If the original ambition of the Lisbon agenda for the EU to become the world’s most competitive knowledge economy by 2010 proved hubristic, it nevertheless provided an important framework and an impetus for reform. Some of the targets the EU institutions and member states set themselves have been met, most have not. So while the EU has grown and has created jobs, it has done so at a slower rate than its major competitors, and EU governments as a whole still invest less in education, skills, research and development. We believe that over the next ten years the EU needs to focus above all on unfinished business, albeit against a backdrop of global contraction, a smaller public purse and commitments to reverse climate change.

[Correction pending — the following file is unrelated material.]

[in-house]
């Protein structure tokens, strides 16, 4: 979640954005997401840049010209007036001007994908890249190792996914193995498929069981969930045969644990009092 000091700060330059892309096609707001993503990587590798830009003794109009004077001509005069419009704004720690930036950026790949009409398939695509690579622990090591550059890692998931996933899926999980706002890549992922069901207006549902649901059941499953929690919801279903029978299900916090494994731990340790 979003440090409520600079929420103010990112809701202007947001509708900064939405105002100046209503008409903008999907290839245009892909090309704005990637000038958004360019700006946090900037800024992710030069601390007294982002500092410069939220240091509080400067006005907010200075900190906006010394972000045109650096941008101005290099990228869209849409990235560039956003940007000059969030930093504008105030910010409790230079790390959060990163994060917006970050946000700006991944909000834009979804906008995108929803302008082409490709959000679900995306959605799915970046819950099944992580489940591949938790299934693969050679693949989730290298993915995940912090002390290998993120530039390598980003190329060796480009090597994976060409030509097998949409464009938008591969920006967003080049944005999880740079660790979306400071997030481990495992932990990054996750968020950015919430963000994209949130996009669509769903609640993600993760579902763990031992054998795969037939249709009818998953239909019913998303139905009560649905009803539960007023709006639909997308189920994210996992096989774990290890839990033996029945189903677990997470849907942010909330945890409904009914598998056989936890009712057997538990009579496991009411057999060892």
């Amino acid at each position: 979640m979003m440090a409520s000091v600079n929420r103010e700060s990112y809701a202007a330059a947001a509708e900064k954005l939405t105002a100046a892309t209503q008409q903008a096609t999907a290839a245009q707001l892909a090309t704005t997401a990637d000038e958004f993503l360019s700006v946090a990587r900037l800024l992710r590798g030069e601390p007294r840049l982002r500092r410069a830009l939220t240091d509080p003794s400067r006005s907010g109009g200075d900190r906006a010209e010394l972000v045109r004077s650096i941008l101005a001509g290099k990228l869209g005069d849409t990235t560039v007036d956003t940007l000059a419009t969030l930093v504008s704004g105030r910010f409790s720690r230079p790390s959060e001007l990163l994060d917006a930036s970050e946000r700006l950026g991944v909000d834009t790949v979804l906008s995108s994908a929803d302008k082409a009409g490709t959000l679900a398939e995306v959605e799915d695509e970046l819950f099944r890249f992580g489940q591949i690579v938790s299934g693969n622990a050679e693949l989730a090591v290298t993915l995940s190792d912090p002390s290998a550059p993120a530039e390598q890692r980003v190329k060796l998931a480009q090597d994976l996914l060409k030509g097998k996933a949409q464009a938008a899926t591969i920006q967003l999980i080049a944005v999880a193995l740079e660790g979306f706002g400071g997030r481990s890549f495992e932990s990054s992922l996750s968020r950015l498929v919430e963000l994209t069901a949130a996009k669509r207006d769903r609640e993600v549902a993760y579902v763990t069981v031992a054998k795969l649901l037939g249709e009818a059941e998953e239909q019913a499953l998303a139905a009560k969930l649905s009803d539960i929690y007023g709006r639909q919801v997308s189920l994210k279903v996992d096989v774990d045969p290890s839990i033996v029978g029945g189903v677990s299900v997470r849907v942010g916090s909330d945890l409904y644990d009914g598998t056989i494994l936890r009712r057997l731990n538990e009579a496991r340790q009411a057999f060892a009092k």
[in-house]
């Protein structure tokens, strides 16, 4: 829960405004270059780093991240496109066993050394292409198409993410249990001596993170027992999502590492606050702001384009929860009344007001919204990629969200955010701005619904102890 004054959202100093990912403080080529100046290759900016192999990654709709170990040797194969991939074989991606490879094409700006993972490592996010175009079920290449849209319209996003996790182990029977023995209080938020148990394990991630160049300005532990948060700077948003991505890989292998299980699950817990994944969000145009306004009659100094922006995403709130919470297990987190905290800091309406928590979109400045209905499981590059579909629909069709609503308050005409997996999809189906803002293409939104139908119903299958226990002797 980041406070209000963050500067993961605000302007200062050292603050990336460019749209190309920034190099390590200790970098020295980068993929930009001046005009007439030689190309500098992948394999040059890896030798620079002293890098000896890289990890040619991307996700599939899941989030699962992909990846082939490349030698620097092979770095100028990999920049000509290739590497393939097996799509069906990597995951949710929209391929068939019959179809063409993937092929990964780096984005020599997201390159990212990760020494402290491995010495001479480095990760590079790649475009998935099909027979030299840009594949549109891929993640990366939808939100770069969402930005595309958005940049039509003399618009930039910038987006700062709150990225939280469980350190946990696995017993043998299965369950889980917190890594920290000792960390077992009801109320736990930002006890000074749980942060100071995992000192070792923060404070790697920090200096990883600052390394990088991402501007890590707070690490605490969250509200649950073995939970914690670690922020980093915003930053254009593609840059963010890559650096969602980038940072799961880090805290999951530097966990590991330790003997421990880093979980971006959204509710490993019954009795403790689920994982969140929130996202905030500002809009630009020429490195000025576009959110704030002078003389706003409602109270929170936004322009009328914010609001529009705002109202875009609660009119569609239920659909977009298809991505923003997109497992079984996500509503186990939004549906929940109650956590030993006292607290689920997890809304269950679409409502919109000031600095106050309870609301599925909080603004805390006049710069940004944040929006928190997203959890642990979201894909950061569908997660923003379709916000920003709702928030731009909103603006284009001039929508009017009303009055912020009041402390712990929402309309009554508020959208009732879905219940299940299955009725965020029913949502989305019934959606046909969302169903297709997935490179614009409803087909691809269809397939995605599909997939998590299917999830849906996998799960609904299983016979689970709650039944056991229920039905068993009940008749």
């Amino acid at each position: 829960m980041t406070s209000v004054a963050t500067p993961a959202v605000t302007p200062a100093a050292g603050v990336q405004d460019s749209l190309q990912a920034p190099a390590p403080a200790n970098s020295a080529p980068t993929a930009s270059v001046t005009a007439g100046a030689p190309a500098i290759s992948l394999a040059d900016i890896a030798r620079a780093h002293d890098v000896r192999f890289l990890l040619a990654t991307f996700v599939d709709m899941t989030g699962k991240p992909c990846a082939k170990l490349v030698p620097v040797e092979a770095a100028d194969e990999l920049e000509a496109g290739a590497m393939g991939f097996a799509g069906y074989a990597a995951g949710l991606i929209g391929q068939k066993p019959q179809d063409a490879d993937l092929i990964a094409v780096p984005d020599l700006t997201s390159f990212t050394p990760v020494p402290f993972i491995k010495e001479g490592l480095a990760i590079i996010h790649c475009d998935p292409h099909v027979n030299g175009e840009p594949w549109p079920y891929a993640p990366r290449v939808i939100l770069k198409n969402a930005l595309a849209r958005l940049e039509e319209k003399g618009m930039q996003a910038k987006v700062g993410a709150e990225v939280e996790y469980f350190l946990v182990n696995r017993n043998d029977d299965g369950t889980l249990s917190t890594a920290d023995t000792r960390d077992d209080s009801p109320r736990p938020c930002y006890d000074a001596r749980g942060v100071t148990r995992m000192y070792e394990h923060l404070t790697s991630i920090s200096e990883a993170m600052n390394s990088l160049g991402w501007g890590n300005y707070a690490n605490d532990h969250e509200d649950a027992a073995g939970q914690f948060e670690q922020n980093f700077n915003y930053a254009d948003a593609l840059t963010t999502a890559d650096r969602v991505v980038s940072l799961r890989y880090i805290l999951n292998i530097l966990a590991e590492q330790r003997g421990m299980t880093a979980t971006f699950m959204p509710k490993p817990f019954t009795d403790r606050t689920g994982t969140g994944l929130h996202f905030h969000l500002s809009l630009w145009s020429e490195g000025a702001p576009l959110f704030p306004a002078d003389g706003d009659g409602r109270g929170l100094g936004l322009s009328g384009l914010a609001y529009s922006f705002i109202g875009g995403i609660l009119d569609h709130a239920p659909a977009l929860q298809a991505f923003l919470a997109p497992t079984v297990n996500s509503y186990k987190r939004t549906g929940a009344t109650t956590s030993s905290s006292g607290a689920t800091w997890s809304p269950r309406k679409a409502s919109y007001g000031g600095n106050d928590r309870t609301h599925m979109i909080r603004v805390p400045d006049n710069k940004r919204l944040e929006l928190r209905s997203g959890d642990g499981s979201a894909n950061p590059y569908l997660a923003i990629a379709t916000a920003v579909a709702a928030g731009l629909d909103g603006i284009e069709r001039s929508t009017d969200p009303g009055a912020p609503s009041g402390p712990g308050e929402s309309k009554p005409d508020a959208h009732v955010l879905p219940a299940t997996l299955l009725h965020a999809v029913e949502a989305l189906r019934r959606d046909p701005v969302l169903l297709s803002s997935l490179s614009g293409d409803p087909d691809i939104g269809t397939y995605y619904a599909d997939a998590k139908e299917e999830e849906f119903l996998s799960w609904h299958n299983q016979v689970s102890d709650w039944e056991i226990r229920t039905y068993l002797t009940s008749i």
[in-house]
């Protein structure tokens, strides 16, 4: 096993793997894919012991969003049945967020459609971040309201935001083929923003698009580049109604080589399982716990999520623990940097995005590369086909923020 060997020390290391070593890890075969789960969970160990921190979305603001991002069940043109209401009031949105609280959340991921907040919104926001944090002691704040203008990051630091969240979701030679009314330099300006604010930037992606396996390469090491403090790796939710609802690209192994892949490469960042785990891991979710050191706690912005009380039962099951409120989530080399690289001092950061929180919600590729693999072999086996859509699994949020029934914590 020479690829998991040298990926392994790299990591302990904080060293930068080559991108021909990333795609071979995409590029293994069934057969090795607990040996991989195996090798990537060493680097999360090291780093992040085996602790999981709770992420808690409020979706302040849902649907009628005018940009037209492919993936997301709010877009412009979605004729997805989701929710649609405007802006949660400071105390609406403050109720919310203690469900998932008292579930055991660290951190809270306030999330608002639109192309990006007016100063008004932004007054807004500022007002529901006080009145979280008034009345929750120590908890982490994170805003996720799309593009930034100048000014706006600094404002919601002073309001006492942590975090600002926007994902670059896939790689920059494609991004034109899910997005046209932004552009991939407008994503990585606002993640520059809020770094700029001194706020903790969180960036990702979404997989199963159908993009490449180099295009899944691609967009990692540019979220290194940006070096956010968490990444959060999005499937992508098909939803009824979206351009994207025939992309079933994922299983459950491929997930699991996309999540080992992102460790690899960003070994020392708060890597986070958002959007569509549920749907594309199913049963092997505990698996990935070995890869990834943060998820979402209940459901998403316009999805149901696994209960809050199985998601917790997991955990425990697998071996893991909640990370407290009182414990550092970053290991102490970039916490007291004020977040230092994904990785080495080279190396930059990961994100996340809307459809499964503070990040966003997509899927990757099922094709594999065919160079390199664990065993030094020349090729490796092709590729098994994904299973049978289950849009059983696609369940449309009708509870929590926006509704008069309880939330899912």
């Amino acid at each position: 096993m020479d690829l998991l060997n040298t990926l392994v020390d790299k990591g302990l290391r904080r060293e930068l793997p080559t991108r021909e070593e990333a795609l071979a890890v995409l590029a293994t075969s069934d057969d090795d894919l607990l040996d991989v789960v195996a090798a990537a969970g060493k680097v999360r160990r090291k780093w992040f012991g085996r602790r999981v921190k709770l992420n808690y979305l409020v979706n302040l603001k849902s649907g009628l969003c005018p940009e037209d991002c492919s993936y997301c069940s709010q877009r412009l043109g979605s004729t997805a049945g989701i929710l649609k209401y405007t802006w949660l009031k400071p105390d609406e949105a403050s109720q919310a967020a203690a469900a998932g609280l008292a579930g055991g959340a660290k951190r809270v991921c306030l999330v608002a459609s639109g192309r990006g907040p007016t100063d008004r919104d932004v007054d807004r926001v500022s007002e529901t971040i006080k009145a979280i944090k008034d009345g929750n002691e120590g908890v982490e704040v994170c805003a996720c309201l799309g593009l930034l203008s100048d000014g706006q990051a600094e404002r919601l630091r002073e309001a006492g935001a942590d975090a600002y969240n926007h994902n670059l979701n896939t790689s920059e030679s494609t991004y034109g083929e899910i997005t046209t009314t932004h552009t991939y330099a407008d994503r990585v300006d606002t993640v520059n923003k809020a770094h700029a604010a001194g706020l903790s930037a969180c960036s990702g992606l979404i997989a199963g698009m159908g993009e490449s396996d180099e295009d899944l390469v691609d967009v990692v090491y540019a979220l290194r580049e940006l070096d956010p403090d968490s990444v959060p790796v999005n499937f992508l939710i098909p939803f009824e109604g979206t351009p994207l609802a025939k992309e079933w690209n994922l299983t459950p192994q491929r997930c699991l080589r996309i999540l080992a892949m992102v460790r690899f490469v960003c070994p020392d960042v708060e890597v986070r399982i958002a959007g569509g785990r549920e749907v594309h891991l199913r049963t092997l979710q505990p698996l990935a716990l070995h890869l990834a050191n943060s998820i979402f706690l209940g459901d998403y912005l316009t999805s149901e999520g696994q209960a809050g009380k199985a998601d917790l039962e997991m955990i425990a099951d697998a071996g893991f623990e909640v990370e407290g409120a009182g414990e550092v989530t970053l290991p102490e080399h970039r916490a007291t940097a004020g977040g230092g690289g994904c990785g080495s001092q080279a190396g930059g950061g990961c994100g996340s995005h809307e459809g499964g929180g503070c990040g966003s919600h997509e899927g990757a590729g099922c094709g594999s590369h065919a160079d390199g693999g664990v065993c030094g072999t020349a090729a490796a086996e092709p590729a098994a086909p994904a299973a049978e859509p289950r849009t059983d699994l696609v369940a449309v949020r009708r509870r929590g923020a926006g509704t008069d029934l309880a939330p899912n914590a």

We hope therefore that by 2020 significant progress will have been made on liberalising protected markets, on completing the single market, on routing out latent and blatant protectionism; on helping European businesses be more innovative; and on improving the business environment in general. Since labour market rigidities allied to under investment in education and skills have been key reasons for the EU’s persistent under-performance, the BCC regards it as absolutely critical to achieve by 2020 significant structural reforms to Europe’s labour markets and education policies. This means in particular improving flexibility and mobility across Europe, and securing major improvements in skills and productivity.